Yes, the President should be judged on how well he does his job of cleaning up. But to think that he is going to somehow undo this mess quickly is absurd. I see it this way: his administration started with the country in a deep hole. So it isn’t his fault that we started there. It will be his fault if he starts digging or if he doesn’t do a good job of leading us out. And yes, I agree with those who think that the debts/deficit isn’t the major problem to confront right now; the problem is that too many don’t have any money to spend.

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June 29, 2010 - Posted by | 2010 election, Barack Obama, economy, education, humor, injury, Peoria, Peoria/local, political humor, politics, politics/social, religion, Republican, republicans, republicans politics, science, social/political, walking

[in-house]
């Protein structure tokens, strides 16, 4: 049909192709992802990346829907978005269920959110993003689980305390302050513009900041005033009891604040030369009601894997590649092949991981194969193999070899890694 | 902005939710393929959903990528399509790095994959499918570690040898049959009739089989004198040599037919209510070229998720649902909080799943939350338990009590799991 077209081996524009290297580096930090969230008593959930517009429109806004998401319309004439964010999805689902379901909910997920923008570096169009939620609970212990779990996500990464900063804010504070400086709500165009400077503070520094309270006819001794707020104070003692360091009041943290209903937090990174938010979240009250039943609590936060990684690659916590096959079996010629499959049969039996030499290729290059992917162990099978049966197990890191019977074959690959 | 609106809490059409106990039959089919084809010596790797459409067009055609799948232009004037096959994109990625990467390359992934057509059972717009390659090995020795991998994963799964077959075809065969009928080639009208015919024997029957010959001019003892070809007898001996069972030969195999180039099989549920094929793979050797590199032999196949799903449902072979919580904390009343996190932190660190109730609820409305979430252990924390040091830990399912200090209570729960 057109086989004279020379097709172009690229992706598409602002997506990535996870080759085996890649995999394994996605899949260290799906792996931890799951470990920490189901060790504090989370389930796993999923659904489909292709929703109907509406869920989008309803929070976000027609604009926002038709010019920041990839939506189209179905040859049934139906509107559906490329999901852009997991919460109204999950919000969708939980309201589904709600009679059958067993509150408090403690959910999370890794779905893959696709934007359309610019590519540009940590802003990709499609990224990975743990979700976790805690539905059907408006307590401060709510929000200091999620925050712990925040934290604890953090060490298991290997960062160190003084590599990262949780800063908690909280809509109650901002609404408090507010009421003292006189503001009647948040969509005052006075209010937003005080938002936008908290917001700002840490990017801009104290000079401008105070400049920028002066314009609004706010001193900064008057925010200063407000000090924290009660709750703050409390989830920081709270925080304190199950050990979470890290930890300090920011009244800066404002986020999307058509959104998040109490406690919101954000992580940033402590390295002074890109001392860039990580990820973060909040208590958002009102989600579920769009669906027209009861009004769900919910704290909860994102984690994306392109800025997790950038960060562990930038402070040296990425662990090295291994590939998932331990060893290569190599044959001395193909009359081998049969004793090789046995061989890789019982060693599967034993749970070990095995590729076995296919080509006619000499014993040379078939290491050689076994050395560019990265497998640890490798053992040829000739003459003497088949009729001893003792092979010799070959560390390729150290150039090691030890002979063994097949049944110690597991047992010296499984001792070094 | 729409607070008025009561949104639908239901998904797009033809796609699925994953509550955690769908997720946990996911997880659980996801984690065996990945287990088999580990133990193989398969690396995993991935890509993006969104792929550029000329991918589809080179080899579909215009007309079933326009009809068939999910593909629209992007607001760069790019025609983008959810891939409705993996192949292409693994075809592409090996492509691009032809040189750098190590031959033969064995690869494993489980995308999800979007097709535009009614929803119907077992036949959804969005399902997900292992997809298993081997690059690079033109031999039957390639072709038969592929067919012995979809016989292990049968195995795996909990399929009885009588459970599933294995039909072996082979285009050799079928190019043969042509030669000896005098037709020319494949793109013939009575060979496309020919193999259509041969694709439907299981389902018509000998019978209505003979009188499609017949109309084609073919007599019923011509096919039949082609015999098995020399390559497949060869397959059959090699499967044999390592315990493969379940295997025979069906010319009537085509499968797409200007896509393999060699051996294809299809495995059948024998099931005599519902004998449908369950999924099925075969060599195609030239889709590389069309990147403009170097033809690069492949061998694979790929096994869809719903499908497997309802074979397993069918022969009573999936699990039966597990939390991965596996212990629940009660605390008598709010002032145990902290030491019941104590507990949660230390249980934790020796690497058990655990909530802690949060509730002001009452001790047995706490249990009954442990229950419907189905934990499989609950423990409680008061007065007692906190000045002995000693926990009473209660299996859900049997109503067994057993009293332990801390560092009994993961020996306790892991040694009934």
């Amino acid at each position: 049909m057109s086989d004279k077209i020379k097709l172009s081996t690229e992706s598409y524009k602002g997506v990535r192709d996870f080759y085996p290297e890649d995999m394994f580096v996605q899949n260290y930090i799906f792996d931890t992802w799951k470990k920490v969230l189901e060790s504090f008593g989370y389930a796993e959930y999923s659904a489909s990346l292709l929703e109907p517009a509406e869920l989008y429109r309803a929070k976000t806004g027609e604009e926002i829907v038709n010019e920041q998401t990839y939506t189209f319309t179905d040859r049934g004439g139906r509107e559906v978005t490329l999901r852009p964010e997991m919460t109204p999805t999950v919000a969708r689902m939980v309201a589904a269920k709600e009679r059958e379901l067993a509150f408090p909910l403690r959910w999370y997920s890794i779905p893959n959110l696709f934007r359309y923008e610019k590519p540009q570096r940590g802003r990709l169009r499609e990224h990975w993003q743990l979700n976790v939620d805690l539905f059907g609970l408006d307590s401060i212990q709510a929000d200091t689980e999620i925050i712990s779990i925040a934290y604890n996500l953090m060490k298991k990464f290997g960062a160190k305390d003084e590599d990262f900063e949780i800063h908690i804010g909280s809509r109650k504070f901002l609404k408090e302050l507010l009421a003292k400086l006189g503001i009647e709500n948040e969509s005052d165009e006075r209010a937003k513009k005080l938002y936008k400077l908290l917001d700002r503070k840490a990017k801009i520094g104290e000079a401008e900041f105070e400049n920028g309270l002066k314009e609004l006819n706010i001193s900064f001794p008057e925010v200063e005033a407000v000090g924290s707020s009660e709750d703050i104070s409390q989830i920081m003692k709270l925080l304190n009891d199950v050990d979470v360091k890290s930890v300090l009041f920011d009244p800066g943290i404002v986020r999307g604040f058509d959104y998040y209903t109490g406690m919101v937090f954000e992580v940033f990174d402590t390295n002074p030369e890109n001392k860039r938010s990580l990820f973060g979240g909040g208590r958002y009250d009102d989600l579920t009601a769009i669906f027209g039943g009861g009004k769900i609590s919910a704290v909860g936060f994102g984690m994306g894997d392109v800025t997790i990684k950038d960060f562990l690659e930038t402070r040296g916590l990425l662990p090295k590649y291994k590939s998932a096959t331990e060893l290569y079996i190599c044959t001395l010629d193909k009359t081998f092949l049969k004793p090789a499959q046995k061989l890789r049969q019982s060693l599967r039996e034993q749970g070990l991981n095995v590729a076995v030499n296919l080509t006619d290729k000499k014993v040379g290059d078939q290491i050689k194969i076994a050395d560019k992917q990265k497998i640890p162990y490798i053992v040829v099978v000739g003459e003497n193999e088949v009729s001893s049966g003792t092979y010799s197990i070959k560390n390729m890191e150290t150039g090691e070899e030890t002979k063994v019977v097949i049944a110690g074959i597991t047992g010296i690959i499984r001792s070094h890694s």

1. Thanks for giving the Secular Student Alliance a shout-out! (I’m the Communications Director)

    And actually, if any of our affiliate members started to discriminate, we would disaffiliate them! We have a non-discrimination policy in our minimum standard:

    “Non-discriminatory – We cannot affiliate with groups that bar members from joining on the basis of their creed or worldview. We also cannot affiliate with groups that discriminate on the basis of race, color, sexual orientation, national origin, sex, age, handicap, or veteran status.”

    Comment by Jesse Galef | June 29, 2010 | Reply

    • Hey, keep up the good work! Pity the Boy Scouts require discrimination rather than discourage it.

      Comment by blueollie | June 29, 2010 | Reply